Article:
Your Medical Home Team

A medical “home” isn’t a building or place; it is an innovative way of providing coordinated health care services. Your primary care provider (PCP) is one member of a coordinated team that offers comprehensive care all under one “roof.” Each expert on your team works on a piece of your overall care, collaborating so we are all on the same page, and able to better care for you as a whole person, throughout your life.

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PCMH square graphic

Your home team has got you covered for all your health care needs, including:

  • Coordinating support services, such as Family Resource Counseling
  • Educating you on how to best manage your medical conditions
  • Following up on tests and recommendations
  • Facilitating transitions of care, such as going home after a hospital stay
  • Managing appointments to help you get the most from every visit
  • Prescribing and monitoring medications
  • Providing behavioral health support for issues like sleeplessness or depression
  • Tracking records and paperwork, so we are always on top of your care

Who is on my medical home team?

Your team may differ depending on your unique medical needs. For example, a team for someone with a common condition such as high blood pressure or diabetes might include physicians, advanced practice nurses, physician assistants, specialized nurses, pharmacists, nutritionists, collaborative care nurses, behavioral health specialists, and care coordinators. Under the direction of a PCP, this team works together to meet all the patient’s health care needs.

Medication Assistance Program Coordinator Hayley Compos, left, with Donald Mazanowski, MD, of Family Medicine Team B at Cheshire Medical Center

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The center of your team

  • You (the patient)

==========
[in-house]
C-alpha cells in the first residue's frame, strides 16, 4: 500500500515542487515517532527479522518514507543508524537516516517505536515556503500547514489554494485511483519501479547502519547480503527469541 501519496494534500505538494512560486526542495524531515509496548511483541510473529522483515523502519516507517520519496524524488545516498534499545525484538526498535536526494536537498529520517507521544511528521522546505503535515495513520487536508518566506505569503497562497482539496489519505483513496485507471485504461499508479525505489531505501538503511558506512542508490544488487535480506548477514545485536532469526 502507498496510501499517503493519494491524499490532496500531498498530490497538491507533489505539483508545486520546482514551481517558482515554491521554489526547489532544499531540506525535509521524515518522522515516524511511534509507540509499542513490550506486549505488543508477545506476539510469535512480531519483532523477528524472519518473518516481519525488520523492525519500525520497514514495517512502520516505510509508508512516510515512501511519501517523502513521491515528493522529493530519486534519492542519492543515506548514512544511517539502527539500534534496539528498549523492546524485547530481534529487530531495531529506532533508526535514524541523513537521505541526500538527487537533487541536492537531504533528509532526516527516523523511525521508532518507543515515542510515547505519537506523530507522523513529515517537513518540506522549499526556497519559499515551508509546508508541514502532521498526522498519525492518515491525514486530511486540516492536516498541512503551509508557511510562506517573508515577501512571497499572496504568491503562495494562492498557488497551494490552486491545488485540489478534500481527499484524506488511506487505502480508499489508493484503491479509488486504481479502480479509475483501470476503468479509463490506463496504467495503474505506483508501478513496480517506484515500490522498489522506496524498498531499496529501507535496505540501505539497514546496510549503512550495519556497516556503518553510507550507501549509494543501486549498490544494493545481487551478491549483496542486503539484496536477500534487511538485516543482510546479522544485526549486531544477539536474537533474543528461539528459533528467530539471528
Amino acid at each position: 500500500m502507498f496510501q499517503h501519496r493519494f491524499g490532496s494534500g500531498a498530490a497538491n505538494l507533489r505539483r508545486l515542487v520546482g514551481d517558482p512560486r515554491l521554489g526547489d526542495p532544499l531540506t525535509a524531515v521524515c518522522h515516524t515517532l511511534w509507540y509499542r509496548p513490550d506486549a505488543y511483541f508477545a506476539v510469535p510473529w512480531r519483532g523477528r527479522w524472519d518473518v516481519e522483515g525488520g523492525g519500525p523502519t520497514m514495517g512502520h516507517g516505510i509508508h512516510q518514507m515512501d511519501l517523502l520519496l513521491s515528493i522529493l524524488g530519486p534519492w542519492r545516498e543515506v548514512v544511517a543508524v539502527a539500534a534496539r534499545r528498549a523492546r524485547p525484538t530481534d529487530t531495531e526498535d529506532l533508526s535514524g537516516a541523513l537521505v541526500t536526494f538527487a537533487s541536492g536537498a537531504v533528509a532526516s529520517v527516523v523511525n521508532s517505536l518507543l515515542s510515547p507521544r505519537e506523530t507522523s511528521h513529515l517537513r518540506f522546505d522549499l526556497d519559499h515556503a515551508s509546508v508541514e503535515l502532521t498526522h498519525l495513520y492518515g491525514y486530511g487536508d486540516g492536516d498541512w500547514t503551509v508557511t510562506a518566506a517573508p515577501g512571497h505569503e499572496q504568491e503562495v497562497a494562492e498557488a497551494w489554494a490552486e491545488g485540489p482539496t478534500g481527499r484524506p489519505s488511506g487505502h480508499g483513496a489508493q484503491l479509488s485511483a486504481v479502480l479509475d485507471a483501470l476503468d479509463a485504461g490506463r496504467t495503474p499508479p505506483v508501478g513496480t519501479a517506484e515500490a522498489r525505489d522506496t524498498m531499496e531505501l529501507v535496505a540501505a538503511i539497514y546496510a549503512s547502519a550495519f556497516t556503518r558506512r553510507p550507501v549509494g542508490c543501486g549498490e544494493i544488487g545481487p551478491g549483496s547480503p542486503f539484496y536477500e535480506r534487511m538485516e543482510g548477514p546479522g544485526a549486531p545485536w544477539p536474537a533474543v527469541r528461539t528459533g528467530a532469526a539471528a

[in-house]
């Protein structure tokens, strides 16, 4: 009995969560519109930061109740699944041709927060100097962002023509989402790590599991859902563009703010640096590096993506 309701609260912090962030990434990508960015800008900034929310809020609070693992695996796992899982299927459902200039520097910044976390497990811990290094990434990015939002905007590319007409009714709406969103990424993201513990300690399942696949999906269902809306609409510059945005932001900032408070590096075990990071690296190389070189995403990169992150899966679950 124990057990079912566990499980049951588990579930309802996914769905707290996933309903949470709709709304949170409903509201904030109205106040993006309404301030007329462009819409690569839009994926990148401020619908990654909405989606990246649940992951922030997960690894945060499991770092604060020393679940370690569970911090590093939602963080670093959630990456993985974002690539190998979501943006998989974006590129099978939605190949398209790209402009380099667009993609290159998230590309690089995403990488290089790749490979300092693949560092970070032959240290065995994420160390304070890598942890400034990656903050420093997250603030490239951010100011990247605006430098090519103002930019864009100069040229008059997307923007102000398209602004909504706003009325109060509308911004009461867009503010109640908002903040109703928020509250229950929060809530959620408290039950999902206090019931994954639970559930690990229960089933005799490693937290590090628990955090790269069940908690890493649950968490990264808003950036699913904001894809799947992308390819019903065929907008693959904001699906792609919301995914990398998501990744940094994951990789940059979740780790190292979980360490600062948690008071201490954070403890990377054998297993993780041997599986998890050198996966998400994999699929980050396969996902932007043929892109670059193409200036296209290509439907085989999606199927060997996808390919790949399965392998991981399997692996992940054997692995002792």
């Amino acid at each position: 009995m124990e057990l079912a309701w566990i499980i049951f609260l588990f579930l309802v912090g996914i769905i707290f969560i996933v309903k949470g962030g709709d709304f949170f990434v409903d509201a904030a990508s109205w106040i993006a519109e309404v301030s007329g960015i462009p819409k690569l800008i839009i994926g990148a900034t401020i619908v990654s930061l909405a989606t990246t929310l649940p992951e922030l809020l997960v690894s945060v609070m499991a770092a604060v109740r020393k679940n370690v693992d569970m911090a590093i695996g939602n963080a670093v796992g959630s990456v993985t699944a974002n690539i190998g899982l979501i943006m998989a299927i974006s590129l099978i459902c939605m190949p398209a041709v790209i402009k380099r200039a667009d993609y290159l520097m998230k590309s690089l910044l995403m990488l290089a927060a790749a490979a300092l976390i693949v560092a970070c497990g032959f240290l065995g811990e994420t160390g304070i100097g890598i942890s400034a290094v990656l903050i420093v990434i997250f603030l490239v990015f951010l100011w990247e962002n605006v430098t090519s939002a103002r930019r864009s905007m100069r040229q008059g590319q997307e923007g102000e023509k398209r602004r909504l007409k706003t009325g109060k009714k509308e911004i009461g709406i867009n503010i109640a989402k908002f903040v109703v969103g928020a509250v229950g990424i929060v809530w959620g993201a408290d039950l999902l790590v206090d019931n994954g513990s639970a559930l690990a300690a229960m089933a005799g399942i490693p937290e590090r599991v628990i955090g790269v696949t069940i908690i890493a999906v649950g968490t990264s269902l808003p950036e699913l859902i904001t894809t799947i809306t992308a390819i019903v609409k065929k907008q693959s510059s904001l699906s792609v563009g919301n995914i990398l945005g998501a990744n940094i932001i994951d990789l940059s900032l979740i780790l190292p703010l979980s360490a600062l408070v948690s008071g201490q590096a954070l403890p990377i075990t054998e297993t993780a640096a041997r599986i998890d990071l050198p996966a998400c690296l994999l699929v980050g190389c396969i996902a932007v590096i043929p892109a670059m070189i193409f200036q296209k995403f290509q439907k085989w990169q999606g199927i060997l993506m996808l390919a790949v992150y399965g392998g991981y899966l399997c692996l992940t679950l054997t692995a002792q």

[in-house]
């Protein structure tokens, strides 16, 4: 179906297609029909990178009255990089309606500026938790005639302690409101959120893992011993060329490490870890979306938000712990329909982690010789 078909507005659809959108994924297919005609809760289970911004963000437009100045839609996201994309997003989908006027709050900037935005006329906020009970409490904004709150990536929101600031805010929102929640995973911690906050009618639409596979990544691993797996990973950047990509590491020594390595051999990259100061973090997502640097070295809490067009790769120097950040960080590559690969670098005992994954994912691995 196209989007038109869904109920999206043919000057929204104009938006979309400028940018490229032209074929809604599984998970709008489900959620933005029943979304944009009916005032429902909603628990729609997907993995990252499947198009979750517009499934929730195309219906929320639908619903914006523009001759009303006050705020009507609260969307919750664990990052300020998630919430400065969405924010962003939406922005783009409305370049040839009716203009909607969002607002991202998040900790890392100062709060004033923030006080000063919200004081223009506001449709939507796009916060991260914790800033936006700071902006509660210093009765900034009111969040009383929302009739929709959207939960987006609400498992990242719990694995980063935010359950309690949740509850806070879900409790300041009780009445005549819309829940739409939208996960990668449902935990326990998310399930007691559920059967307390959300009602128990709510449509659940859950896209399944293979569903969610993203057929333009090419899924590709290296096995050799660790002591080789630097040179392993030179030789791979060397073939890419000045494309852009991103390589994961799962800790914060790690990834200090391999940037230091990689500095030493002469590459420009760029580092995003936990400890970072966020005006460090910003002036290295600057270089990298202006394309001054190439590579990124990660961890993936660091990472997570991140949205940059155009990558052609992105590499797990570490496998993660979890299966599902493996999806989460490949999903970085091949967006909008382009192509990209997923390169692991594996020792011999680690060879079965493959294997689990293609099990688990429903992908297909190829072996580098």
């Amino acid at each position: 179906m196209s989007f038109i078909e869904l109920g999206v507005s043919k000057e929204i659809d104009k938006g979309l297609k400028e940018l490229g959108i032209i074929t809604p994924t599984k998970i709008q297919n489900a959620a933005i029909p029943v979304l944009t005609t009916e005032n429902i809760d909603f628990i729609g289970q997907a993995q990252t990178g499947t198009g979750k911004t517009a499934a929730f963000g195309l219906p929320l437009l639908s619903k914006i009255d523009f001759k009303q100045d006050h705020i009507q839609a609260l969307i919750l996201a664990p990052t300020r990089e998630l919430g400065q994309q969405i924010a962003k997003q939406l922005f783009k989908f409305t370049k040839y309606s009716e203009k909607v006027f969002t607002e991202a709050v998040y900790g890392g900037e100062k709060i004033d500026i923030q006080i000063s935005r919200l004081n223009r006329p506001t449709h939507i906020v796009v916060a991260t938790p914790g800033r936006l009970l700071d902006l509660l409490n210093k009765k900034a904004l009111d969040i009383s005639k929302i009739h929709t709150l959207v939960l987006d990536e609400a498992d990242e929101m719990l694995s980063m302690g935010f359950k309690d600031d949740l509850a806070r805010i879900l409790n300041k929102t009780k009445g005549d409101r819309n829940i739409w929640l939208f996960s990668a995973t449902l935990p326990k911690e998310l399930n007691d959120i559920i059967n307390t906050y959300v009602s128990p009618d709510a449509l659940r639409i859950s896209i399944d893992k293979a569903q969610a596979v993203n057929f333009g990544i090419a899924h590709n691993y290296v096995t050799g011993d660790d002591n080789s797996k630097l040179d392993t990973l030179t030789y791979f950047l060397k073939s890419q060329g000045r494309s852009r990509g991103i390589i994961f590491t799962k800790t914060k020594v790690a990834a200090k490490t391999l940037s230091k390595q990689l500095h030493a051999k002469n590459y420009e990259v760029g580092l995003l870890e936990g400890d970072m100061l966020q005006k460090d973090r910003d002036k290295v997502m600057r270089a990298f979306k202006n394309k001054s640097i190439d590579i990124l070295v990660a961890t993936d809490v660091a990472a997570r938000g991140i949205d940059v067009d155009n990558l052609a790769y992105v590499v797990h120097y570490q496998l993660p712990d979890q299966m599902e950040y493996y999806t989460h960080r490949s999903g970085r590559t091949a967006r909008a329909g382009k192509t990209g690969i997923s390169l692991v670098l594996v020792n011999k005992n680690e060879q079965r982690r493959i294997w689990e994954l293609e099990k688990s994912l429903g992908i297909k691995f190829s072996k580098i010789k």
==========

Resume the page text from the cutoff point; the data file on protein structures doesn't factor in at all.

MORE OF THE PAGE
• Your family
  • Your PCP, who is a doctor, nurse practitioner, or physician assistant. PCPs collaborate with associate providers and other members of your team to address your specific health concerns. They also work with you to create health and wellness goals and a plan to reach those goals.
  • Associate providers, who partner with your PCP to ensure your current treatment plans are being followed. They diagnose, as well as prescribe treatment and medication.

Collaborating for the best care

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Andrew Tremblay, MD

This model generates better health outcomes, and we have the data to back that up. We have better outcomes with diabetics, better screening rights, better care because our patients engage with the team.

Andrew Tremblay, MD, department chair, Primary Care and Family Medicine

These team members provide support beyond routine and preventative care:

  • Care coordinators works with you to remove barriers to following your care plan when you are returning home from a hospital stay or a nursing home.
  • Collaborative care nurses (CCNs) works closely with you and your PCP to help manage chronic conditions. With ongoing check-ins, you and your CCN focus on education, mentoring, and health coaching. CCNs also oversee lab tests and health screenings, and monitor the progress of preventative care protocols. 
  • Results management nurses contact you with test results and your PCP’s recommendations. They communicate directly with your PCP to help answer your questions about test results and arranges appropriate follow-up care.
  • Specialized nurses in the Nurse Clinic support all Cheshire Medical Center’s primary care teams, offering specialized services such as wound care, administration of special medications such as IV antibiotics, and our Anticoagulation Clinic.

Patient care support

Every member of a primary care team is important in delivering you the best care, whether their support allows your PCP to spend more time listening to your concerns, or they have specialized expertise to offer. Some of these other members of your care team include:

  • Behavioral health consultants
  • Call center receptionists
  • Form managers
  • Medication renewal managers
  • Patient flow staff
  • Registry coordinators
  • Results management nurses
  • Team phone nurses

Connections beyond primary care

Many medical conditions require treatment from specialists, our Walk-In Care Clinic, or the Emergency Department. Some also benefit from care provided at other Dartmouth-Hitchcock Health (D-HH) locations, like the Children’s Hospital at Dartmouth-Hitchcock or Dartmouth-Hitchcock Medical Center. Your medical home team commits to staying on the same page with these specialists, so we can help manage every aspect of your care. 

One way we do this is with shared electronic medical records. With the push of a button, your specialist can alert your PCP to changes in your care plan, and your results management nurse sees your specialist’s orders for tests so they can follow up on your care—wherever you are seen within the D-HH system.

You can also access your records, schedule appointments and contact all your D-HH providers through myD-H. Learn more about using myD-H to get the most out of your care.